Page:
After 11th hour engagements with the municipality failed to prevent the show from going ahead, residents and animal welfare stake-holders in the forward thinking town, which boasts the catch-phrase “Knysna Naturally”immediately sprang into action, printing placards and organizing their own opposition protest.picture Warren Fleming

Animal welfare activists and outraged Knysna residents have promised to put the squeeze on the municipality to prevent travelling circuses with performing animals from hosting shows there in future.

After numerous reports about years of animal cruelty in circuses, and recent protests against the circus in Jeffreys Bay, Knysna residents concerned about the ethical treatment of animals reacted with disbelief when The McLaren Circus rolled into town this week.

Along with performing lions, Bengal tigers, camels, poodles and an array of snakes, the circus moved in and began setting up its tents at the Knysna High School.

After 11th-hour talks with the municipality failed to stop the show, residents and animal welfare activists printed placards and organised a protest.

“It was amazing to see the response from the public at such short notice,” said Elaine Levitte, deputy chairwoman of the Knysna Animal Welfare Society.

“It’s a sad indictment that on the ever-increasing list of countries around the world banning animal acts in circuses, there is not a single country on the African continent that has banned performing circus animals.

“Hopefully, we have raised the awareness level to the point that our small town can set an example to the rest of the country.”

While more than 30 countries have banned animals in circuses, South Africa has yet to review its Performing Animals Protection Act of 1935 and the Animal Protection Act of 1975.

Friday night’s opening performance was poorly attended by the public, with less than 100 people there, according to reports.

Public Watch’s Dr Mandy Lombard said: “While we are bitterly disappointed that the Knysna High School and the Knysna Municipality allowed a circus with performing animals to come to town, we are cautiously optimistic of two things. One, that this event will allow us to help raise awareness about the suffering of circus animals, and two, that the Knysna municipality will honour its official statement which promises a revision of the policies and by-laws governing event approval in future.”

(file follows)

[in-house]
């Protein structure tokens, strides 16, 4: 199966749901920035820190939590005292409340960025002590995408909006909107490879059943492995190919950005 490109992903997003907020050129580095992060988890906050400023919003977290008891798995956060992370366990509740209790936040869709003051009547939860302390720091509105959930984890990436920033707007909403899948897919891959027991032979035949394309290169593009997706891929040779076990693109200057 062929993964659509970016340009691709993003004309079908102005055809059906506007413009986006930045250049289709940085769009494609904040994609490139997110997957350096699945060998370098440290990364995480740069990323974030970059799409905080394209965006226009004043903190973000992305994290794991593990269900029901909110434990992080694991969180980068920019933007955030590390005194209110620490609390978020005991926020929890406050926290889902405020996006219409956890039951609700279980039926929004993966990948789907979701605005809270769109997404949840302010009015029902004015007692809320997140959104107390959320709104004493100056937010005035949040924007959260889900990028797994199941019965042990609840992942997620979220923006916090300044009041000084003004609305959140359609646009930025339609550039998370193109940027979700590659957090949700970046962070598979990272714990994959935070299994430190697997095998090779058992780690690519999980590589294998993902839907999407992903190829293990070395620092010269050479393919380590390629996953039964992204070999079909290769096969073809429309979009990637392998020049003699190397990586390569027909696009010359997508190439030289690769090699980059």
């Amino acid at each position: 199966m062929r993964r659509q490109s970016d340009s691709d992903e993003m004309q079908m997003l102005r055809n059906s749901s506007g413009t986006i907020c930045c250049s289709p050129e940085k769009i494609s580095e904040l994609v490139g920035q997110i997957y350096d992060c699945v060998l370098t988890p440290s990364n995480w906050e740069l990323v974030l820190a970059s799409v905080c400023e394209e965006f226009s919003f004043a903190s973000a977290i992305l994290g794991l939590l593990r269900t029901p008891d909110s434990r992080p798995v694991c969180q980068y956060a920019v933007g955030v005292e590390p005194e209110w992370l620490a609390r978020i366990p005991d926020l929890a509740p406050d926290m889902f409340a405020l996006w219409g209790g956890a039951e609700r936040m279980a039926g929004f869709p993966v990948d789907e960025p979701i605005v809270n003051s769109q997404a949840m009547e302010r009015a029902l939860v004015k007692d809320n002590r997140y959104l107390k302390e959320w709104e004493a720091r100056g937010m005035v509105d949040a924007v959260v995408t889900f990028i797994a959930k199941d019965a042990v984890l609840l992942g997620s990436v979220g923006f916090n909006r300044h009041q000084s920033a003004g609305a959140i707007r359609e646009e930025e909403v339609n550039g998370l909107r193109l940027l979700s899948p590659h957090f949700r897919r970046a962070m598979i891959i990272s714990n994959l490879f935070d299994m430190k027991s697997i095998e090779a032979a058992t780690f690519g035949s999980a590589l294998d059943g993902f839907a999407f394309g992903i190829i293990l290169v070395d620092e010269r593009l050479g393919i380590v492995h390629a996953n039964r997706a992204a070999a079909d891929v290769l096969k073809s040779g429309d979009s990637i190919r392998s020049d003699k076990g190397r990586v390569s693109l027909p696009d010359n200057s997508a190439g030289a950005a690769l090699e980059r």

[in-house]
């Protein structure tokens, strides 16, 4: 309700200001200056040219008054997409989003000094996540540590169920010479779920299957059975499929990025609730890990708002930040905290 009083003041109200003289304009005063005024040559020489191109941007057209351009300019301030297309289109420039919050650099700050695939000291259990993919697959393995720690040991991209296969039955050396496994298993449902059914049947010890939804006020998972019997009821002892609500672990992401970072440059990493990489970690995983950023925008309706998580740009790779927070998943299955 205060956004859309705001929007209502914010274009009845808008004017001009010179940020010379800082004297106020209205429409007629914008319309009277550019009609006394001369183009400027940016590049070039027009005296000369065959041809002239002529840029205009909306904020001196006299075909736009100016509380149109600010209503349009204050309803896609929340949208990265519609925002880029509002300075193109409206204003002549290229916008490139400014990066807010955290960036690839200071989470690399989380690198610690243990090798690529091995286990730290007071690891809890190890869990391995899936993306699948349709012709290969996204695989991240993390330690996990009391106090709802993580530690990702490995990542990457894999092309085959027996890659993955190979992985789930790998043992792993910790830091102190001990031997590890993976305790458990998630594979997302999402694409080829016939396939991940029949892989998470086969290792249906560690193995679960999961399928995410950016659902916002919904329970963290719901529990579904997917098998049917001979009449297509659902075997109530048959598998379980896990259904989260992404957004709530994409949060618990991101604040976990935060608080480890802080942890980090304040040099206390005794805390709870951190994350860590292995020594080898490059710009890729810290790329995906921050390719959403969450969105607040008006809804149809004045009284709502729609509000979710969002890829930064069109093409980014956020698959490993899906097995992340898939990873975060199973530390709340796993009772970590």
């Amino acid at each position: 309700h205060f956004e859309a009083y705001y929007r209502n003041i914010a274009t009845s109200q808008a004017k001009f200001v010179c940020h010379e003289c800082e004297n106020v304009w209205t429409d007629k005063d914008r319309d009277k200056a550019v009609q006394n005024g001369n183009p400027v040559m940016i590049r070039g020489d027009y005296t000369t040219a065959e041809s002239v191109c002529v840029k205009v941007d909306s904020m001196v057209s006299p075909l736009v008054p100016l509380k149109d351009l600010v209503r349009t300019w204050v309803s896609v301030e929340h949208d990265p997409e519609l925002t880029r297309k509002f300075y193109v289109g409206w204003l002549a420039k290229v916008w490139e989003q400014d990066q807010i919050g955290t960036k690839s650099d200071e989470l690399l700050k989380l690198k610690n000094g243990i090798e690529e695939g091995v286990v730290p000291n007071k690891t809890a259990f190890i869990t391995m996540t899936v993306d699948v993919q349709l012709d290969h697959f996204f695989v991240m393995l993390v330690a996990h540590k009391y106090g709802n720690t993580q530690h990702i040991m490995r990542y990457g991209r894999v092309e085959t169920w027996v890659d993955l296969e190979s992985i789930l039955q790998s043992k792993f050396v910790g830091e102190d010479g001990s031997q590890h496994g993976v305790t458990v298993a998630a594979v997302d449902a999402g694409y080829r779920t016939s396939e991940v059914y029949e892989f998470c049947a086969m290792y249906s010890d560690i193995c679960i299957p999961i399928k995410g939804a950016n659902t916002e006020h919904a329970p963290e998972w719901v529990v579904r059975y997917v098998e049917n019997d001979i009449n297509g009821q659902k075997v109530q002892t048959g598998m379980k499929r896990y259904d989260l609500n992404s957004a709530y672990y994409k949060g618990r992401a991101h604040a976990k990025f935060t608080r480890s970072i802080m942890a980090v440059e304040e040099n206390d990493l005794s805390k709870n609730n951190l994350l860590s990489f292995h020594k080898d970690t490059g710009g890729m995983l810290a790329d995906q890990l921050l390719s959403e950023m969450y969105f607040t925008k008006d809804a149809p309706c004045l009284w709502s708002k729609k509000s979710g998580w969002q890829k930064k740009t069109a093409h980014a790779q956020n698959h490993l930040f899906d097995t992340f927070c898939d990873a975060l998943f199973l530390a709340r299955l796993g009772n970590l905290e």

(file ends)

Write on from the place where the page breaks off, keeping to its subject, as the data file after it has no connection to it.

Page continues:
The chairman of the Knysna Tourism Association, Greg Vogt, who joined the picket in his personal capacity, said: “It took us all by surprise. The circus applied late last year to hold their shows, and this debate suddenly sprang up.

“By-laws need to be about public opinions and sentiments, not just about security and financial obligations. We are a progressive municipality and our mandate as the tourism association is to engage with relevant stakeholders and role-players.

“From what I can gather it appears the municipality has recognised that the current by-laws can be amended to accommodate the sentiment of the town. There is room in the by-laws and they are willing to address this in future.”

In a letter to Public Watch, the director of finance at the Knysna Municipality, Grant Easton, said the mayor “confirmed that the municipality would indeed review its by-law and the applicable policy to ensure the fullest possible relevant public/stakeholder participation in the process”.

“The by-law as it currently stands effectively only covers safety issues and not wider and potentially pertinent or public interest matters, and it is therefore lacking.

“The mayor also fully thanks and supports the endeavours of all concerned in pointing out this inherent weakness and as an administration we also fully acknowledge and support the right of the public to peacefully picket.”

Weekend Argus